How many retirement accounts do you and your spouse have? Do you both have Roth IRAs and a 401k retirement plan at work? Or, old ones from a former job?
You may find out after closer inspection that your separate plans do not mesh well with each other. In fact, you may find yourself poorly diversified with a lot of fund overlap if you are not too careful.
You may want to add several checks to your annual investing portfolio rebalancing this year to synchronize your entire family’s retirement plans. Here are some things to consider.
Look at Your Family as a Whole
One of the best ways to synchronize your entire family’s retirement planning is to look at the family as a whole unit instead of multiple accounts owned by two people. Your spouse’s retirement accounts and his or her asset allocations need to dovetail into yours as well.
There is a risk of overlapping investments between a husband and wife’s retirement accounts. There are many basic current accounts available that you can choose from in order to help you diversify your investments, savings accounts, and other assets.
For example, many 401k retirement plans promote index funds as their fundamental investment choice. Are you and your spouse investing in the same types of assets without even realizing it? You have the very good potential for both people to be over weighted in an index fund or ETF that invests in a broad market index such as the S&P 500.
Inspect Your Investments And Allocations
There are several ways that you can ensure that your asset allocations as a family provide you with diversification across several asset classes. You can each set up separate asset allocations between, stocks and bonds, as well as both choosing like large and small cap funds,
Are You Capitalizing on Retirement Plans?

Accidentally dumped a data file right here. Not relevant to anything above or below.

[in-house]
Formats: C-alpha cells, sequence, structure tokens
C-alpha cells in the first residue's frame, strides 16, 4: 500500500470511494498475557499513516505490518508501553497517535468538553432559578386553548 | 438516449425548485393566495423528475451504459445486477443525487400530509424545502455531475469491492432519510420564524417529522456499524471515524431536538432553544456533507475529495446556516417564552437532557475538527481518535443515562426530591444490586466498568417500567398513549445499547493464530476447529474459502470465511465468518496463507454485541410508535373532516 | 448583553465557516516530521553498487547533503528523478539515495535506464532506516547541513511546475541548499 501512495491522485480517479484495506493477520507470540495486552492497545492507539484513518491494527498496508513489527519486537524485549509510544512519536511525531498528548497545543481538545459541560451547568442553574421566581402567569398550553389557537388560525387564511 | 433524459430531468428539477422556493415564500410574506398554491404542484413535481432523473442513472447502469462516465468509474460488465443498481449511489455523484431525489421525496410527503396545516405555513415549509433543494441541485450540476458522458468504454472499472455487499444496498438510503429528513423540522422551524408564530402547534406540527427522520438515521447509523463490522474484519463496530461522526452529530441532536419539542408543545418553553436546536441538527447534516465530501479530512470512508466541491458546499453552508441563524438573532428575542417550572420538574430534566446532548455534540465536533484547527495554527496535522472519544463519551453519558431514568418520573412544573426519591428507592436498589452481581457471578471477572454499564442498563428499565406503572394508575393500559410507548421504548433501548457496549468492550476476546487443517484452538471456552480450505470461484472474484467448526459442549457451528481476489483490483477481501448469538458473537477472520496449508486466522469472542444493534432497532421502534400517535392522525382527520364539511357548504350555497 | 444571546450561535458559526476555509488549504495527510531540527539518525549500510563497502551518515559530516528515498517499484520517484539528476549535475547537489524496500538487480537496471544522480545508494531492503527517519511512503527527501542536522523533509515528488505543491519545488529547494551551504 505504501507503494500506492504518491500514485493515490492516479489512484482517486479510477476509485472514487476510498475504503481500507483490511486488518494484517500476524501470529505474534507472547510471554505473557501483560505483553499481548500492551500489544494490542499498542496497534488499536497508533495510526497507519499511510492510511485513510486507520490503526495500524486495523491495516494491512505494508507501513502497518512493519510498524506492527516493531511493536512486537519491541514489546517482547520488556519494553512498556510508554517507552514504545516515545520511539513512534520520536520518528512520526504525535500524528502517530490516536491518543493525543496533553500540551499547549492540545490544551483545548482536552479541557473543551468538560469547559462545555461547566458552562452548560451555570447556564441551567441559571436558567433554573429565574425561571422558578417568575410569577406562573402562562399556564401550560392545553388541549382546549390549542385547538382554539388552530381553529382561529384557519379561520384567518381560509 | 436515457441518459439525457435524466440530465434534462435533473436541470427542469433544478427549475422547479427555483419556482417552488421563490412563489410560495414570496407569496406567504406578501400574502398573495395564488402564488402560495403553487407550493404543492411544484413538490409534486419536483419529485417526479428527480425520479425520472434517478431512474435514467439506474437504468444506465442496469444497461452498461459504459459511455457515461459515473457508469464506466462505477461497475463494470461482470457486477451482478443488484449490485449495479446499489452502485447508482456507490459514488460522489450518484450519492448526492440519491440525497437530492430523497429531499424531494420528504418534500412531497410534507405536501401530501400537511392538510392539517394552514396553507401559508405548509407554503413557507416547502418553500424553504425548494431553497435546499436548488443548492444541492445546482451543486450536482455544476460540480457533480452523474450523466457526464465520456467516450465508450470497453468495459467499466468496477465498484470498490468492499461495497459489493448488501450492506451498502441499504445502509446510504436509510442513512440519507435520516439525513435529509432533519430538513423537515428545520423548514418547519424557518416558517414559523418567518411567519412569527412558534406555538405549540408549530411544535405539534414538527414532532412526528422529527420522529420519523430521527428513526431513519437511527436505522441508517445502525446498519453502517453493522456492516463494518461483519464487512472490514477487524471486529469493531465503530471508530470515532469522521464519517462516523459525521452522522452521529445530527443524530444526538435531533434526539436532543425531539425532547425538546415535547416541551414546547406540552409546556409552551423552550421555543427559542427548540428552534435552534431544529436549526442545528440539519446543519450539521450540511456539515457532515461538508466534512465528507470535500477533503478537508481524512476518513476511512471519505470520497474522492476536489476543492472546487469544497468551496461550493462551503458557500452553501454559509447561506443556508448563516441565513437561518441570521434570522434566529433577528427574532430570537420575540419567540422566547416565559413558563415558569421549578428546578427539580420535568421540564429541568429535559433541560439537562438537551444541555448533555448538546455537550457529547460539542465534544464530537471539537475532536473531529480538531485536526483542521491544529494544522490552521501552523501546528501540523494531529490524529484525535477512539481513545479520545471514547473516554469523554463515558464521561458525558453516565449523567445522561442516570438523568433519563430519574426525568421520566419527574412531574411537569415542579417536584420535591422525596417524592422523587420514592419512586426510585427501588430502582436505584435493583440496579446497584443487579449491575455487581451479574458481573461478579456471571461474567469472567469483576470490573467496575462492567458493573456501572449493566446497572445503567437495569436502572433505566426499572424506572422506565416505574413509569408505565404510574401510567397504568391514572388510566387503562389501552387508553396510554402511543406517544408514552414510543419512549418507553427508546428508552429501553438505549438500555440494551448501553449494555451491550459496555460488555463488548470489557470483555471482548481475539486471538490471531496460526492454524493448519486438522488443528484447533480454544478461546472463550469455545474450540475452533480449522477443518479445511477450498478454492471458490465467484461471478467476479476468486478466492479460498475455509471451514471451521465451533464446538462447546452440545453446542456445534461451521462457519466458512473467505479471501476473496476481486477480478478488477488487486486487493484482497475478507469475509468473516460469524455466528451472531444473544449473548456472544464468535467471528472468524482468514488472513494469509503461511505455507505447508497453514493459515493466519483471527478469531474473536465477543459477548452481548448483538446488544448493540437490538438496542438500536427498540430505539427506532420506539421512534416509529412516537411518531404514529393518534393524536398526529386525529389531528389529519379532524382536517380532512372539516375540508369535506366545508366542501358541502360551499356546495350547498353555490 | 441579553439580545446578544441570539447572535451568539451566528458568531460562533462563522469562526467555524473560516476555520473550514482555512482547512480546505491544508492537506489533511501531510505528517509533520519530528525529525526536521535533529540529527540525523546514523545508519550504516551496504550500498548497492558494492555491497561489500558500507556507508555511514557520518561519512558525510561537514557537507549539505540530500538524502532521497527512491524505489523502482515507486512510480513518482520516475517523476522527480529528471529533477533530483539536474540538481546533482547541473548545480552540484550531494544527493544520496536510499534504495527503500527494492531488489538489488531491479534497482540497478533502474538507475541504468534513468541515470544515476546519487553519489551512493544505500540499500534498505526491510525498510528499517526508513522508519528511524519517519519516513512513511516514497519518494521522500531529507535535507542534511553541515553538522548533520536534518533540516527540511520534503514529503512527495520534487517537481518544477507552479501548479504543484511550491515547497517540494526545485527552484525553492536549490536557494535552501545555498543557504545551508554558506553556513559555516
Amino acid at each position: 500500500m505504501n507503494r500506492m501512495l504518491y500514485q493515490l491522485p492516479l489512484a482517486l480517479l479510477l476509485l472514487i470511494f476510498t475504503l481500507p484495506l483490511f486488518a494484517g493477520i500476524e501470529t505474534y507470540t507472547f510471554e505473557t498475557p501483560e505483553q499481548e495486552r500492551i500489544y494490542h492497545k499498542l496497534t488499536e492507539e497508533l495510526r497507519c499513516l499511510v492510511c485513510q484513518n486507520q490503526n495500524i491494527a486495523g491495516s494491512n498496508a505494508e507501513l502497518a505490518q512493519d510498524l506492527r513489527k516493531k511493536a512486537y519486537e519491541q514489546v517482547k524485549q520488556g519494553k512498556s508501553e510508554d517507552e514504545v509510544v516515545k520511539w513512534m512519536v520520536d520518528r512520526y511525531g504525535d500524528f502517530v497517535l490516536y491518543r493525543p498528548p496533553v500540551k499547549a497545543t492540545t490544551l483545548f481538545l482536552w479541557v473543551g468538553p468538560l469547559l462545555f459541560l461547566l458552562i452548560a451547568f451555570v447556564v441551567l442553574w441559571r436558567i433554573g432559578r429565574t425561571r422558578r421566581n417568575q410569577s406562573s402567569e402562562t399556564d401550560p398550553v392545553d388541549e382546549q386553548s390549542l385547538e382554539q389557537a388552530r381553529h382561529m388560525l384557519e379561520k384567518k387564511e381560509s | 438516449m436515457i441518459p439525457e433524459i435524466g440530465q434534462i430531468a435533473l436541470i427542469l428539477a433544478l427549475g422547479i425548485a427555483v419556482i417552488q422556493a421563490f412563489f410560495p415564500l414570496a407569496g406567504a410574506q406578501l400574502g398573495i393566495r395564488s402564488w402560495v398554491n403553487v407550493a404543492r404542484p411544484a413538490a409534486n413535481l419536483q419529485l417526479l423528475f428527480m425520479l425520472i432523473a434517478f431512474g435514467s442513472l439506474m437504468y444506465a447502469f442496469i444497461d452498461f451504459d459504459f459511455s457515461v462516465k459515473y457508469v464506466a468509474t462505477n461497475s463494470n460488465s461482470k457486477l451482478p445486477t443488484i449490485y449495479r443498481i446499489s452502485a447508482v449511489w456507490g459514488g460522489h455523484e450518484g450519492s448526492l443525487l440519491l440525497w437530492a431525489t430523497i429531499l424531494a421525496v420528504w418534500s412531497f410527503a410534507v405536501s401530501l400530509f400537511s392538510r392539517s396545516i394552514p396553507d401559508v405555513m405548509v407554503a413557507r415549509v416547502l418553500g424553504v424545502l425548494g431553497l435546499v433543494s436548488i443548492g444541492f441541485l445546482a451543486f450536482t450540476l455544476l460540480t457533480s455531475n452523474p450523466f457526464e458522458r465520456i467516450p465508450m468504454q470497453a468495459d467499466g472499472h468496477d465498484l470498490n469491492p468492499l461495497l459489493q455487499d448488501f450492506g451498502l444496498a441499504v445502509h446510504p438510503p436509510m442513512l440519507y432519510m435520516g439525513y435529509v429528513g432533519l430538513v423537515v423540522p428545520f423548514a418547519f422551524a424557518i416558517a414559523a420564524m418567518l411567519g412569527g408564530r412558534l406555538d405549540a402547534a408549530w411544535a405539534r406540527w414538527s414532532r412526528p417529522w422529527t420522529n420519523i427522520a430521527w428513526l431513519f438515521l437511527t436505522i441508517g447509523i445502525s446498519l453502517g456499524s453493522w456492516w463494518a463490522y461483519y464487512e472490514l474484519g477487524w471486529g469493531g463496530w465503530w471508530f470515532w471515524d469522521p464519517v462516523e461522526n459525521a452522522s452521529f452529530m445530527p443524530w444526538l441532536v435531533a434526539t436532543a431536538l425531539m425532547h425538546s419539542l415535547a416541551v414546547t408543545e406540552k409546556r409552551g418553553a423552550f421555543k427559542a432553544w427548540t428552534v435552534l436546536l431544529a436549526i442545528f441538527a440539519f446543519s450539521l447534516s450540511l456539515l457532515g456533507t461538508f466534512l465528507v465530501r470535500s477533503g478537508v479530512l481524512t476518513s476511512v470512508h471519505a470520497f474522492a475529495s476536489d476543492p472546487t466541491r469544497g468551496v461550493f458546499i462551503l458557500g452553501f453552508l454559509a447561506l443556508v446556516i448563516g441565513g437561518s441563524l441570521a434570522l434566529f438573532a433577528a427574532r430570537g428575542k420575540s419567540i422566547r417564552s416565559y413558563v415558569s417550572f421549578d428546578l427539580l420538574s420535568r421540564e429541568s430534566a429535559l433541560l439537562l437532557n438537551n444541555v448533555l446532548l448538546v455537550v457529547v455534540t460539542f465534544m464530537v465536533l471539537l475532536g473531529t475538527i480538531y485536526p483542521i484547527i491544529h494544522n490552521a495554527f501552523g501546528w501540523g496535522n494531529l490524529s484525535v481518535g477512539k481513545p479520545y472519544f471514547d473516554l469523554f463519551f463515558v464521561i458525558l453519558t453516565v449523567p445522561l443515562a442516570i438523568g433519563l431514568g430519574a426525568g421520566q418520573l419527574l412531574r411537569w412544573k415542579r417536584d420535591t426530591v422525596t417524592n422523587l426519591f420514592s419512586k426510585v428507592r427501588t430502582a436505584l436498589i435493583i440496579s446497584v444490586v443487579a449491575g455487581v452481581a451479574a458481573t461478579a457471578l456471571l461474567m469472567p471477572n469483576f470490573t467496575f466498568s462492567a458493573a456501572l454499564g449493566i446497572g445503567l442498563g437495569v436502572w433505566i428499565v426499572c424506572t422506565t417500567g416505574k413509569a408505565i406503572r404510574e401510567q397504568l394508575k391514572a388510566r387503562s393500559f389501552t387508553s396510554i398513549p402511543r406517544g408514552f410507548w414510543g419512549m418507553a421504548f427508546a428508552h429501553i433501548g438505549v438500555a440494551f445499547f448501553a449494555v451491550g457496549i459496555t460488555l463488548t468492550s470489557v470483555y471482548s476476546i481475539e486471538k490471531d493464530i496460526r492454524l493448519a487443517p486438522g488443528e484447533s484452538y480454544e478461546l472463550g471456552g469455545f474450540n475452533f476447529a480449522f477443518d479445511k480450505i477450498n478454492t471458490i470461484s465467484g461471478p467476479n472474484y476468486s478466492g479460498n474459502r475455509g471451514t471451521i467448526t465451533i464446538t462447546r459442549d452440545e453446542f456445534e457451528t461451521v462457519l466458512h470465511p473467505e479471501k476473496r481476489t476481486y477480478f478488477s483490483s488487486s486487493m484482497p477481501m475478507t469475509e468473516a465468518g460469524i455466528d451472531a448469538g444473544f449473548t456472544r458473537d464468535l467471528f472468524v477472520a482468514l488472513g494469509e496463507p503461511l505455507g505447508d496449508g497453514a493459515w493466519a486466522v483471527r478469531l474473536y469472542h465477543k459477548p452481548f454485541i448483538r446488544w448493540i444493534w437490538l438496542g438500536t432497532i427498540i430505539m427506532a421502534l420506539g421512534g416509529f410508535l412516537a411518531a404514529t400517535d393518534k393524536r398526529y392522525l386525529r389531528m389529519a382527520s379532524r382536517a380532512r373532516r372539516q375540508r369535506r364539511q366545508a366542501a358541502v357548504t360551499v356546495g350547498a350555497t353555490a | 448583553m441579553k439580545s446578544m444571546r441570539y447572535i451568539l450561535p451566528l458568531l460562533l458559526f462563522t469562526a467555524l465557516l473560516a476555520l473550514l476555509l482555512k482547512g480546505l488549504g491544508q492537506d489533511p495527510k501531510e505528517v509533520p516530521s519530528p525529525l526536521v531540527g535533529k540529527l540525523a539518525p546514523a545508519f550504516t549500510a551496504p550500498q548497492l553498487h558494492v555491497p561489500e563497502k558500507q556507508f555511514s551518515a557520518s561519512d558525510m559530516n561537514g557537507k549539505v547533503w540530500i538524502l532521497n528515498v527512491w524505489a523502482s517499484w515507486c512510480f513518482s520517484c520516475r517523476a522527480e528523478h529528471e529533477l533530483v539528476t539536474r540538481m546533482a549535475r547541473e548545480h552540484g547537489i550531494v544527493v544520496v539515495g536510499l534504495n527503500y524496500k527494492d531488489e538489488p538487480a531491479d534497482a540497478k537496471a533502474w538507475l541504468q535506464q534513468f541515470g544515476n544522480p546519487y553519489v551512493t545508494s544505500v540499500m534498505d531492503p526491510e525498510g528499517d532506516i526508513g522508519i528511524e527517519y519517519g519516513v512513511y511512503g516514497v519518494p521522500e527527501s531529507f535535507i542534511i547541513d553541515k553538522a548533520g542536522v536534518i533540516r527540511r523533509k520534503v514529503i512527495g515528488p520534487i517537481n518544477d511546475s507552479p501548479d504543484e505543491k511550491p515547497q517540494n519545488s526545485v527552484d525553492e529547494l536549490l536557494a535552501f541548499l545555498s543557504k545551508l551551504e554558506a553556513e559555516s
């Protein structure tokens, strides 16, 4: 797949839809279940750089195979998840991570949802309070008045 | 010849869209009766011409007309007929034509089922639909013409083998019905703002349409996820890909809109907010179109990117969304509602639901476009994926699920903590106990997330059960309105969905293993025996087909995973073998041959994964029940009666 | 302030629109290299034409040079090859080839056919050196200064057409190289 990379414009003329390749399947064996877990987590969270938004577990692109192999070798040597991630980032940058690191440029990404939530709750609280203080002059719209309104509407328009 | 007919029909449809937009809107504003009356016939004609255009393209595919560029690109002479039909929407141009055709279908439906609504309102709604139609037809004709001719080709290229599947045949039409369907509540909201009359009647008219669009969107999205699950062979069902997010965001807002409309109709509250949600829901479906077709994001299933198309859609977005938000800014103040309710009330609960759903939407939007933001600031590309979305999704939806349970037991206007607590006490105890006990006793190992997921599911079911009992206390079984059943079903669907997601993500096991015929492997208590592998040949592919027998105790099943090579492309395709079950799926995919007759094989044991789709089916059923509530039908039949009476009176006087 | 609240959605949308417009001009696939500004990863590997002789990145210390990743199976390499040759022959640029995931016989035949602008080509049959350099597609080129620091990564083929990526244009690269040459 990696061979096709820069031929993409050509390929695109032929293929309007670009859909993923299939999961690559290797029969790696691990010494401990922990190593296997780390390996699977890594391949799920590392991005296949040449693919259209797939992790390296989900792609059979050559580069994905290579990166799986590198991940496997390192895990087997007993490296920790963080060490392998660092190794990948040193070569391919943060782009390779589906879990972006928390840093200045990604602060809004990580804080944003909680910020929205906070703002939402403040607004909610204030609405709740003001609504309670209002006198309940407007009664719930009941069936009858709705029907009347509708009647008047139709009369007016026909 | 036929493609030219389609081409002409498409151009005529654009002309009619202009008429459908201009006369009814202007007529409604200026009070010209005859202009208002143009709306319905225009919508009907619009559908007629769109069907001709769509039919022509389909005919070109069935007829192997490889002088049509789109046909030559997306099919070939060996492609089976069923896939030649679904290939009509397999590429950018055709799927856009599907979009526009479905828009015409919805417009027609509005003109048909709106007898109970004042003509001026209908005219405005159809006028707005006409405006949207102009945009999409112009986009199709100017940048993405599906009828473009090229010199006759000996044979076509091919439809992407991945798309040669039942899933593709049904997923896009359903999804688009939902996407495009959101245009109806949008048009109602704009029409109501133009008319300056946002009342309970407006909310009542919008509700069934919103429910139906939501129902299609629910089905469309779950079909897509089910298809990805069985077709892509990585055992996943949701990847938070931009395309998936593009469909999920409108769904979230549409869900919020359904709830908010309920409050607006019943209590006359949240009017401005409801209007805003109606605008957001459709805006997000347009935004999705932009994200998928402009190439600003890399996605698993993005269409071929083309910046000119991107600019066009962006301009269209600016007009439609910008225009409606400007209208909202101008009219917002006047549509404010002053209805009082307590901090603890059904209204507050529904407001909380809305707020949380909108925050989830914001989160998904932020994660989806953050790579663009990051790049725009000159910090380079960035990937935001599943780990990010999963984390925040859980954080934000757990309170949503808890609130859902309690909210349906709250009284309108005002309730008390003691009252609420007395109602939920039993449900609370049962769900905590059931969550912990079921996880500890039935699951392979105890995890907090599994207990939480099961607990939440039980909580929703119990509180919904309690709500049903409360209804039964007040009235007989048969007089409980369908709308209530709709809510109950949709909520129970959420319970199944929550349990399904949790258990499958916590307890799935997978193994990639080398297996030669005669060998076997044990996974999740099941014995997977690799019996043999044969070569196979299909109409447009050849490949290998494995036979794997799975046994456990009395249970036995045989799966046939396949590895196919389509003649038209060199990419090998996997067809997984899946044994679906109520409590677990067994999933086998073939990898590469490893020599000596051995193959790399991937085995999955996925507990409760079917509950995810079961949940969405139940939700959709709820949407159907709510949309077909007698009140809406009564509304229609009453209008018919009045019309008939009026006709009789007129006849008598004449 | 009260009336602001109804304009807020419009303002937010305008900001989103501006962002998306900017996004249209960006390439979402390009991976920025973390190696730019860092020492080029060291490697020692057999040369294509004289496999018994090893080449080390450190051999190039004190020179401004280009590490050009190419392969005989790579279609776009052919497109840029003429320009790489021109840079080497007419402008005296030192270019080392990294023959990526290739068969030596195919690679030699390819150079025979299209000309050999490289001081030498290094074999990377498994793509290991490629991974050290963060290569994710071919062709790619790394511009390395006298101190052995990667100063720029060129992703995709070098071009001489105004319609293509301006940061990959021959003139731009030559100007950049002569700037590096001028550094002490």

A spousal IRA and Roth IRA are other retirement plans that you want to ensure that you are using as much as possible. Even if your spouse does not earn an income, you both can invest in separate Roth IRA accounts assuming that at least one of you has an earned income and meets the contribution limits.
A Roth IRA is such a valuable tool that allows families to reduce the amount of taxes they pay in retirement, and taking advantage of investing $10,000 as a family even if your spouse is not currently working can have a dramatic effect on your retirement nest egg.
It can often be worth the effort of one spouse funding both in a family effort to maximize retirement benefits. Families should also strive to ensure that they capture any employer matching 401k contribution if available to one member of the family and not miss out on free money for retirement.
View Your Plans Together
One way to monitor your family’s eclectic collection of retirement funds is view them all in the same place. Services like the ones offered by Mint.com, banks, and other financial websites that allow you to view several accounts from many different sources provide families with a single place to review and focus their attention.
It is very easy to see which accounts may be doing well or which ones need more of your family’s focus when they are all displayed on one website. Websites like Mint are great places not only to track your spending habits but to easily see all of your family’s retirement accounts in one place. Mint.com – FREE Money Management Software!
A family should approach retirement thinking like one entity instead of a collection of accounts owned by two separate people. A husband and wife’s retirement accounts can interweave and support each other providing increased diversification when approached as one.